Now I’m no media critic, but to me, the characters were not only stock characters from central casting, they just didn’t ring true.  The technical constructs also did not ring true – I don’t know of any code editor that will display malicious code in red.  But the one thing that seemed incomprehensible, even in this day of the Internet of Things (IoT), was that the central premise of the premiere episode was that someone was hacking into bedroom baby-cams in order to use them to kidnap babies.  The “unsubs” as they are known, were hacking in, making it seem like the children were still in their cribs, breaking into homes, and taking the children.  The whole thing sounded preposterous, until . . . wireless baby cam hacked – from Computerworld

It didn’t happen just once an unnamed mom told KTTC. “We were sleeping in bed, and basically heard some music coming from the nursery, but then when we went into the room the music turned off.” At one point, the family faced the camera “toward the wall, and then a few hours later we accessed the Foscam, and it wasn’t facing the wall it was facing the closet.”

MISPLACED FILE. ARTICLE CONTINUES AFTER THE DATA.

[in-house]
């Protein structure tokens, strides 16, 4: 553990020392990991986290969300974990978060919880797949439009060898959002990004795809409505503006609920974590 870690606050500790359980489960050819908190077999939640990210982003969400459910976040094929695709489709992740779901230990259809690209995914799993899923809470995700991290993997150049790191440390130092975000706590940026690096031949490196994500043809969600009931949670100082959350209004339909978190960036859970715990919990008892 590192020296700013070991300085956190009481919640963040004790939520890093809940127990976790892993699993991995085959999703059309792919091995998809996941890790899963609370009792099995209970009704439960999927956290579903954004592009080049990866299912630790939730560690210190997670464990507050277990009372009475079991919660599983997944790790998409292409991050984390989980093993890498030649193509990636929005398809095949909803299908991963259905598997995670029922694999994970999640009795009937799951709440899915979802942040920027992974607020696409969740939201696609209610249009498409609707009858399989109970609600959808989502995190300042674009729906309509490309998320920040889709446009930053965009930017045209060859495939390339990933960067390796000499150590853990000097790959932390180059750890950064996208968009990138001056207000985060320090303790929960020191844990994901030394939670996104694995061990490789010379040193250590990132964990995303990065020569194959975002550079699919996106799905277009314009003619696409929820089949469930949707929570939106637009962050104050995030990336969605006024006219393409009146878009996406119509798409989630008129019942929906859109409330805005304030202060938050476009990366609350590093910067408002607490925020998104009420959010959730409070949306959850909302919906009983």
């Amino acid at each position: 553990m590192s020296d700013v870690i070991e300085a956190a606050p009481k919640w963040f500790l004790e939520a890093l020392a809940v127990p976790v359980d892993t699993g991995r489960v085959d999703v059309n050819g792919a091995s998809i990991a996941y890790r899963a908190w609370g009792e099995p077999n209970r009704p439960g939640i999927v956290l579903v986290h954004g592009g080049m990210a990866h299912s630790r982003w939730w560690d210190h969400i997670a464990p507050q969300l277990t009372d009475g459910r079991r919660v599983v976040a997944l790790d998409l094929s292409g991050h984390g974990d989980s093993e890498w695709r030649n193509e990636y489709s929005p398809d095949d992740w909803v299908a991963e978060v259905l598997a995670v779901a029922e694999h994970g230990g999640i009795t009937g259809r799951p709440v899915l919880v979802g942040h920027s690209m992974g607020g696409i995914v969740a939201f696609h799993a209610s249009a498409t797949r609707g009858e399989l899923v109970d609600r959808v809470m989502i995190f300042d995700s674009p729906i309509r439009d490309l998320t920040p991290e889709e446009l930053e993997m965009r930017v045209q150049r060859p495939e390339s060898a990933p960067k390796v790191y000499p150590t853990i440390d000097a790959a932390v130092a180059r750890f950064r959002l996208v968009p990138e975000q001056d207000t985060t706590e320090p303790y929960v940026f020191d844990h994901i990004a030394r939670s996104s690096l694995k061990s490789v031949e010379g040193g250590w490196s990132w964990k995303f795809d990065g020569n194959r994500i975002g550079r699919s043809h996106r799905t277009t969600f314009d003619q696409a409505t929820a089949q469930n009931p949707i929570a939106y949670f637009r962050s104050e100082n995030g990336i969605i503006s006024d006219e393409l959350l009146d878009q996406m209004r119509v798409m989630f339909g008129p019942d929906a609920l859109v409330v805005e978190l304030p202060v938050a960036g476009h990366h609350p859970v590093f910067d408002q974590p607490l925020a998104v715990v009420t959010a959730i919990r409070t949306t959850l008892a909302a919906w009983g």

“We were able to track down the IP address through the log files within the Foscam software and found out that it was coming from Amsterdam,” the mom said. “That IP address had a web link attached to it.” After following the link, she found, “at least fifteen different countries listed and it’s not just nurseries — it’s people’s living rooms, their bedrooms, their kitchens. Every place that people think is sacred and private in their home is being accessed.”

After searching through “thousands and thousands” of pictures coming from IP cameras, the family saw their nursery. “You can literally just sort by whatever country suits your fancy, and whatever room suits your fancy,” the mom said. “It’s pretty sick.”

So now we have to worry about baby-cams REALLY being taken control of by wireless intruders.  What’s the recommendation to mitigate this bizarre threat?  Like any other device, it has firmware.  And that firmware needs to be updated, because just like any other firmware, security patches are included in it.  So if you have a Foscam baby-cam, you need to make sure that its firmware is current.

But that’s not all. Even if your WiFi router/access point is password-protected (and hopefully, with something more secure than the default password or just “password” or “123456”), the Foscam baby-cam can be password-protected, too.  And it needs to be.  And it needs to be with some password that’s more secure, again, than just a default, or “password”.  Now, it’s true that the current version of the Foscam baby-cam forces the user to change the default password when setting it up, but if you’ve got an older one, older than one year ago, you need to change that password (or perhaps, enable one if it doesn’t even have one), NOW.